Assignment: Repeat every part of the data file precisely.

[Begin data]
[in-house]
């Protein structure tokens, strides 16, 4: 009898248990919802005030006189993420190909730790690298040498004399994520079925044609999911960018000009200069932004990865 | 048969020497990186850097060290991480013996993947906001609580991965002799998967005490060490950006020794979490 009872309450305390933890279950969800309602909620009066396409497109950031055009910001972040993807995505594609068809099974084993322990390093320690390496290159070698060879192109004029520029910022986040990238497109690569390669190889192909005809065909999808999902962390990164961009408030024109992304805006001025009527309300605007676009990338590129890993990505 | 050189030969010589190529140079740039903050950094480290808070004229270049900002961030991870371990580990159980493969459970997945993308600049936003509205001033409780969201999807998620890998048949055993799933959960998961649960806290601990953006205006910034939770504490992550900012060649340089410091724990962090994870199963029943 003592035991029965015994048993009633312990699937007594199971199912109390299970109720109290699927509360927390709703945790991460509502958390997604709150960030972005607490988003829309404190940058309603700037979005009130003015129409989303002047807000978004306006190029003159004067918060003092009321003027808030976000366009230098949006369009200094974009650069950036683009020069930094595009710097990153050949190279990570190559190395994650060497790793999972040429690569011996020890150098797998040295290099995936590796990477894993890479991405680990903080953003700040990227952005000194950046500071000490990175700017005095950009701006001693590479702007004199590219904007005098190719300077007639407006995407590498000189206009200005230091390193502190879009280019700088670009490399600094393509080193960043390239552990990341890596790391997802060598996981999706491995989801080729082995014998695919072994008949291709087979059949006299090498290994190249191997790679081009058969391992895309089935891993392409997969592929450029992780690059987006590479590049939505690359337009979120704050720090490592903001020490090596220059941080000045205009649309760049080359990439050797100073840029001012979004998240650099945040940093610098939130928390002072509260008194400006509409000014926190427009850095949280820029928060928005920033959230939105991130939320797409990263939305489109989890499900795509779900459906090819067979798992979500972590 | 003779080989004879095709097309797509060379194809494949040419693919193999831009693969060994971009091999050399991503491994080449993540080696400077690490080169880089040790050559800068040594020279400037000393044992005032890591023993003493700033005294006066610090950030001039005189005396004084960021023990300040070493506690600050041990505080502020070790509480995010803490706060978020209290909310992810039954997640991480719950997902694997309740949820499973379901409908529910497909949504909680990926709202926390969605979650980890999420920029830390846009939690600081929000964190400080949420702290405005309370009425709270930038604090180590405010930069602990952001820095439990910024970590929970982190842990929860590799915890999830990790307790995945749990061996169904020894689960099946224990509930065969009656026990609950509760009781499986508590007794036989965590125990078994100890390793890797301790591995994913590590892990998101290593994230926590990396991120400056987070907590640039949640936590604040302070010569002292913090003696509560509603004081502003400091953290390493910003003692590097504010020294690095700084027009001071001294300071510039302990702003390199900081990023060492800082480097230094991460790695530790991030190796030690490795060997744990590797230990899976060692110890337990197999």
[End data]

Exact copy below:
[in-house]
């Protein structure tokens, strides 16, 4: 009898248990919802005030006189993420190909730790690298040498004399994520079925044609999911960018000009200069932004990865 | 048969020497990186850097060290991480013996993947906001609580991965002799998967005490060490950006020794979490 009872309450305390933890279950969800309602909620009066396409497109950031055009910001972040993807995505594609068809099974084993322990390093320690390496290159070698060879192109004029520029910022986040990238497109690569390669190889192909005809065909999808999902962390990164961009408030024109992304805006001025009527309300605007676009990338590129890993990505 | 050189030969010589190529140079740039903050950094480290808070004229270049900002961030991870371990580990159980493969459970997945993308600049936003509205001033409780969201999807998620890998048949055993799933959960998961649960806290601990953006205006910034939770504490992550900012060649340089410091724990962090994870199963029943 003592035991029965015994048993009633312990699937007594199971199912109390299970109720109290699927509360927390709703945790991460509502958390997604709150960030972005607490988003829309404190940058309603700037979005009130003015129409989303002047807000978004306006190029003159004067918060003092009321003027808030976000366009230098949006369009200094974009650069950036683009020069930094595009710097990153050949190279990570190559190395994650060497790793999972040429690569011996020890150098797998040295290099995936590796990477894993890479991405680990903080953003700040990227952005000194950046500071000490990175700017005095950009701006001693590479702007004199590219904007005098190719300077007639407006995407590498000189206009200005230091390193502190879009280019700088670009490399600094393509080193960043390239552990990341890596790391997802060598996981999706491995989801080729082995014998695919072994008949291709087979059949006299090498290994190249191997790679081009058969391992895309089935891993392409997969592929450029992780690059987006590479590049939505690359337009979120704050720090490592903001020490090596220059941080000045205009649309760049080359990439050797100073840029001012979004998240650099945040940093610098939130928390002072509260008194400006509409000014926190427009850095949280820029928060928005920033959230939105991130939320797409990263939305489109989890499900795509779900459906090819067979798992979500972590 | 003779080989004879095709097309797509060379194809494949040419693919193999831009693969060994971009091999050399991503491994080449993540080696400077690490080169880089040790050559800068040594020279400037000393044992005032890591023993003493700033005294006066610090950030001039005189005396004084960021023990300040070493506690600050041990505080502020070790509480995010803490706060978020209290909310992810039954997640991480719950997902694997309740949820499973379901409908529910497909949504909680990926709202926390969605979650980890999420920029830390846009939690600081929000964190400080949420702290405005309370009425709270930038604090180590405010930069602990952001820095439990910024970590929970982190842990929860590799915890999830990790307790995945749990061996169904020894689960099946224990509930065969009656026990609950509760009781499986508590007794036989965590125990078994100890390793890797301790591995994913590590892990998101290593994230926590990396991120400056987070907590640039949640936590604040302070010569002292913090003696509560509603004081502003400091953290390493910003003692590097504010020294690095700084027009001071001294300071510039302990702003390199900081990023060492800082480097230094991460790695530790991030190796030690490795060997744990590797230990899976060692110890337990197999």